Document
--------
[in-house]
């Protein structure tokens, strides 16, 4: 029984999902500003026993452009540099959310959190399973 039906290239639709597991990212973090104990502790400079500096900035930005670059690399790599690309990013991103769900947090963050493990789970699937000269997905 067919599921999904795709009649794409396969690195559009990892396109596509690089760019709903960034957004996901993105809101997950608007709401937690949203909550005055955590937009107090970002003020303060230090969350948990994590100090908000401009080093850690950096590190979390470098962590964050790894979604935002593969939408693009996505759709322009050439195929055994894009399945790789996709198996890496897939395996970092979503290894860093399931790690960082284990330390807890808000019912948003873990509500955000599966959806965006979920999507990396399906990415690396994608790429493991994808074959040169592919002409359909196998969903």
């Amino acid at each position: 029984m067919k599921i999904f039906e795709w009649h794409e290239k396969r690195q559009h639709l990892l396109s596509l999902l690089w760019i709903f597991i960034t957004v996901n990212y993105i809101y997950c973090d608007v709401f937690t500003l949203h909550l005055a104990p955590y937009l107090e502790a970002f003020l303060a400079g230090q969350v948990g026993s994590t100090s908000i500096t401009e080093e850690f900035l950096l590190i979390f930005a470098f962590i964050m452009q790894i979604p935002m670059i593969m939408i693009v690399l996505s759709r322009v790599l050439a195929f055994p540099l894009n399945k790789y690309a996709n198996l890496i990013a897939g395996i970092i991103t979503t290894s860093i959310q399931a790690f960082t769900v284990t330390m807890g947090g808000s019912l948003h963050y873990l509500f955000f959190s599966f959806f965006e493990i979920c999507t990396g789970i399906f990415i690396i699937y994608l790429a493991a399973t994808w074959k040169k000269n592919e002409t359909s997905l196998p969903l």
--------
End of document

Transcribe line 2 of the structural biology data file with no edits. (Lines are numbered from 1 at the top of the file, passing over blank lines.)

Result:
């Protein structure tokens, strides 16, 4: 029984999902500003026993452009540099959310959190399973 039906290239639709597991990212973090104990502790400079500096900035930005670059690399790599690309990013991103769900947090963050493990789970699937000269997905 067919599921999904795709009649794409396969690195559009990892396109596509690089760019709903960034957004996901993105809101997950608007709401937690949203909550005055955590937009107090970002003020303060230090969350948990994590100090908000401009080093850690950096590190979390470098962590964050790894979604935002593969939408693009996505759709322009050439195929055994894009399945790789996709198996890496897939395996970092979503290894860093399931790690960082284990330390807890808000019912948003873990509500955000599966959806965006979920999507990396399906990415690396994608790429493991994808074959040169592919002409359909196998969903």